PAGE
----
For youth athletes who spend their weekends as road warriors traveling with their teams there is at least one rule of the road that must be followed.
Caution. Beware of sleeping in a vehicle full of teammates who are wide awake. Wherever there's a sleeping teammate, inevitably there is another teammate ready to prank his or her napping associate.
"They'll wake up and freak out, so it's fun to do that," said Carly Davis, 12, of the KSA Enforcers.
She said when she's in prank mode she and a teammate will find a pillow or blanket and tickle the napper's nose.
"The person will wake up and hit their face and the two people who were doing it will fall back and pretend like they were asleep," Davis said.
Pranks are probably the only caution sign for athletes who spend their weekends in the fast lane. It is smooth terrain and fun and games after that.
"It's pretty fun," said Cooper Karlin, 10, who travels regularly with his Rebels baseball team. "We get to see a lot of places that we've never been to and we get to play teams that, sometimes, are better than us." Quality competition is a main attraction for most young athletes.
"We get better competition on the road," Karlin explained. "Playing better teams helps us get better."
Of course, staying overnight somewhere can be a perk as well.
"We stay in hotels and we go swimming, we go out to eat together," Karlin said. "We go to a lot of places besides the baseball games."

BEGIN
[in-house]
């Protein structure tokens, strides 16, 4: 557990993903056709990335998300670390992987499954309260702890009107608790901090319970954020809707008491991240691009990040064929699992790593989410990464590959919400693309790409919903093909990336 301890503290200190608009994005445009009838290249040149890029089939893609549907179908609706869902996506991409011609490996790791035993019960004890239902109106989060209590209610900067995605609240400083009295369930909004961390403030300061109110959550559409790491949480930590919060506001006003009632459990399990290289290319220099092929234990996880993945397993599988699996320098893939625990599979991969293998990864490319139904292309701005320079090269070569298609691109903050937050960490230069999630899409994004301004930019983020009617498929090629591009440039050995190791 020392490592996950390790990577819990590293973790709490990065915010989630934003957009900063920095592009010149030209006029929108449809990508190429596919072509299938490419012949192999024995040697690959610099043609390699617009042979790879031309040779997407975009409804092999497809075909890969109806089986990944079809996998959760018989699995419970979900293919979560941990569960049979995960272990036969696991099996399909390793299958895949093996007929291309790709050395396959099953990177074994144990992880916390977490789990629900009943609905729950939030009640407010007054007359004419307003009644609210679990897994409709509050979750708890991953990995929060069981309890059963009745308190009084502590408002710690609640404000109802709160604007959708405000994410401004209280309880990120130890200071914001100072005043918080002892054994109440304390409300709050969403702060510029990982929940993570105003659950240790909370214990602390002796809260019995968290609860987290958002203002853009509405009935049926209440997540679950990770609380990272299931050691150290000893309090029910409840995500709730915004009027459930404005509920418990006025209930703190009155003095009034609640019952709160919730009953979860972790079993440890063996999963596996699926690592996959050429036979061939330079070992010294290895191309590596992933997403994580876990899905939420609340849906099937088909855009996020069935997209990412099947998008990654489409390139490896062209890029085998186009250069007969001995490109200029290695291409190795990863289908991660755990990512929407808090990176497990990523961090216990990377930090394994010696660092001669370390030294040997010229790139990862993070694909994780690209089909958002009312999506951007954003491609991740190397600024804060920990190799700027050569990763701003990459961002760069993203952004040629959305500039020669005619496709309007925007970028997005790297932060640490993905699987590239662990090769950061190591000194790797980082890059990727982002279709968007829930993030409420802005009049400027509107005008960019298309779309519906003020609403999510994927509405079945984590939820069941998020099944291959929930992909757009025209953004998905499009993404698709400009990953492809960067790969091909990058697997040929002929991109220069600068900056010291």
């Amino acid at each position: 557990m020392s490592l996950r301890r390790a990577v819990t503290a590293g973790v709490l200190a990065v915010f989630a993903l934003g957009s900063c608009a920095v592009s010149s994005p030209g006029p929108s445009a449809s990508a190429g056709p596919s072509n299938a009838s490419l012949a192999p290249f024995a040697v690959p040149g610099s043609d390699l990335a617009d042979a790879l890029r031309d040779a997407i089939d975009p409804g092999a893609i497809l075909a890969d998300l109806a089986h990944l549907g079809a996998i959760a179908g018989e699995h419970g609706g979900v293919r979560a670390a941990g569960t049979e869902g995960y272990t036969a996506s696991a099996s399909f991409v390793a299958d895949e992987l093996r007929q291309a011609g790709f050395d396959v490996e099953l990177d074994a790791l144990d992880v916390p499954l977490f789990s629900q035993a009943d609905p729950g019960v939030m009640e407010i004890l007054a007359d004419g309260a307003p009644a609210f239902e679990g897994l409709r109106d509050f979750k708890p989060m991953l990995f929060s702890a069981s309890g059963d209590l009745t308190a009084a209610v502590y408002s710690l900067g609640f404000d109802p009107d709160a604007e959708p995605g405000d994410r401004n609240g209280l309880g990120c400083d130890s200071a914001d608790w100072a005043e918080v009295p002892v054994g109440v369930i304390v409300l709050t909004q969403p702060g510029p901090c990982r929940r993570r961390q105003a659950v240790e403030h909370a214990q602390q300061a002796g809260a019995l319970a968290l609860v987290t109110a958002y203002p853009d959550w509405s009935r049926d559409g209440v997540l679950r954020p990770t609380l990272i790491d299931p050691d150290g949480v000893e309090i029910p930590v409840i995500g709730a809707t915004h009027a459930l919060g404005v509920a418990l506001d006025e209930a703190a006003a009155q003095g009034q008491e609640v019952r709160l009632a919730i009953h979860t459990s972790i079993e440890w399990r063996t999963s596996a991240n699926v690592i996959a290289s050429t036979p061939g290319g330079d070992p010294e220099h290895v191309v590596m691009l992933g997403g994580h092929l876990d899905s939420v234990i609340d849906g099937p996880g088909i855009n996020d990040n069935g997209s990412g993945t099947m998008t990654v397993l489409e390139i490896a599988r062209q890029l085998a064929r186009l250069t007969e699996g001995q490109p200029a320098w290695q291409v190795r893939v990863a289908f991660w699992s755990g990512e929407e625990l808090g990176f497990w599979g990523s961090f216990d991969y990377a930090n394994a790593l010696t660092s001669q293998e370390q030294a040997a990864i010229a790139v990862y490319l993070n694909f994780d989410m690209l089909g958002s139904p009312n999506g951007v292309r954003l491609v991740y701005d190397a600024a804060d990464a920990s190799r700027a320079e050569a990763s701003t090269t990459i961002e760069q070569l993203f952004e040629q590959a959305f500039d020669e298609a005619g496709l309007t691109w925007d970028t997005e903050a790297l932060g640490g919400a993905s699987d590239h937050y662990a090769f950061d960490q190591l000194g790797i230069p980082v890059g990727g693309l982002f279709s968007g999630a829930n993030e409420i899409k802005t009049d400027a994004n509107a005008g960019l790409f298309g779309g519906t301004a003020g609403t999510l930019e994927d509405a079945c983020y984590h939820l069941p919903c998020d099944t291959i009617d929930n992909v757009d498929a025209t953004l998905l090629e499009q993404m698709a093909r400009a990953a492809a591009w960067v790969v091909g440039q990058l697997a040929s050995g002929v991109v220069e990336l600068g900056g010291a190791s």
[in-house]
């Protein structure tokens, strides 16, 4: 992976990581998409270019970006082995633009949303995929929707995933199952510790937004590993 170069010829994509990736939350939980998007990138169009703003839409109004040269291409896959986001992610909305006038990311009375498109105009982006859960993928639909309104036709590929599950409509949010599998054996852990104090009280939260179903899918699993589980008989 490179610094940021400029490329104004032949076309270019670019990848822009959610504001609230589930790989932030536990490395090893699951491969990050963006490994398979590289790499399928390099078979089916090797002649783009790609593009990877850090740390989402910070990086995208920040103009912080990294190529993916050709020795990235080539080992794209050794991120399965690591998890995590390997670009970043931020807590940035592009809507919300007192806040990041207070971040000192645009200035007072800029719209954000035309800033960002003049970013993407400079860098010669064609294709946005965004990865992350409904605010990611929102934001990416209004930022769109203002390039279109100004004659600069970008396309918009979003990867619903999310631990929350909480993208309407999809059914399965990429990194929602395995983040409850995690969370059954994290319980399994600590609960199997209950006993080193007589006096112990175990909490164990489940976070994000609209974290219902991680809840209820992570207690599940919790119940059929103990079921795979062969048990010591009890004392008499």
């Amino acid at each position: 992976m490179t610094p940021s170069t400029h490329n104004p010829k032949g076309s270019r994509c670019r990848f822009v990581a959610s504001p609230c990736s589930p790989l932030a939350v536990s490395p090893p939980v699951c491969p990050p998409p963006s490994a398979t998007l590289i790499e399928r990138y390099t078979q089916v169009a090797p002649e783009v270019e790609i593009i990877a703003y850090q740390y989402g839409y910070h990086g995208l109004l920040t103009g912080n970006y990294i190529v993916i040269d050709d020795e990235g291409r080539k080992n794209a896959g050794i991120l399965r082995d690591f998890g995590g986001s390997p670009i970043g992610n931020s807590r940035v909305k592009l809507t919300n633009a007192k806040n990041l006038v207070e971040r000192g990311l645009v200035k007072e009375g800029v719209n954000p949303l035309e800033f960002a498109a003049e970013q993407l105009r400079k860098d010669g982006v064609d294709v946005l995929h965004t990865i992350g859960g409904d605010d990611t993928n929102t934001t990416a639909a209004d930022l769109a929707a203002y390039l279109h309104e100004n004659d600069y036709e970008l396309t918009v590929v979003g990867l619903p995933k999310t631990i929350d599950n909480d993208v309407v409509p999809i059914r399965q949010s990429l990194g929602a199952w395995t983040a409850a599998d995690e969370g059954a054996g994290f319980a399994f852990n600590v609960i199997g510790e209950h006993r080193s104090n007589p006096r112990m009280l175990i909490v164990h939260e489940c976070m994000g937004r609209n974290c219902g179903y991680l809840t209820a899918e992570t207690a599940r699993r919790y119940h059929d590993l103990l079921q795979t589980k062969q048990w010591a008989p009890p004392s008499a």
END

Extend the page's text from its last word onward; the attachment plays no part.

Andrew Keating, 10, plays with Karlin on the Rebels, but he has also traveled with basketball and football teams. Keating said most players enjoy the travel, but admitted that it's not for everyone.
"Some people have different opinions," Keating said of some sporting passengers.
"I think it's difficult, but fun once you get the hang of it," Keating said. He said logging highway miles every weekend is just a sacrifice that goes along with playing youth sports.
"I consider it a sacrifice because we have to get out of school sometimes," Karlin said of some extra-long weekend treks.
"That's a sacrifice you have to be willing to make when you play on a higher level team," Davis added.
For her, the hardest part is waking up early on a Saturday morning.
"You have to be able to get up early in the morning, get dressed and get all of your stuff ready to go," she said. "I like playing soccer and sometimes I don't like getting up early in the morning, but if it's a team I really want to play, it doesn't really matter."
Despite the wear and tear of constant travel, these young athletes have no horror stories of road rage. Keating could not remember a single bad experience.
"We've turned off the road too early," Karlin said, "but then we got back on."
However, Davis recalled one instance where a teammate was putting on shin guards and gear during a drive to a game and realized she only had one soccer cleat in her bag. Detour. They had to go to the mall and buy a new pair before the game.
In between pranks and detours, most well-traveled athletes find ways to kill time and fight off boredom.
"We listen to music a little bit and we relax," Keating said.
Technology is the quickest fix.
"I play my PSP and I watch DVDs," Karlin said. "We don't do anything else really, but we talk."
Davis said she and her teammates usually talk, read a book, or play a video game.
"It depends on who you're riding with," she said.
Whomever they are riding with and wherever they are going, Davis, Karlin and Keating said they would choose traveling over playing at home any day. Who needs a home game when you're a road warrior?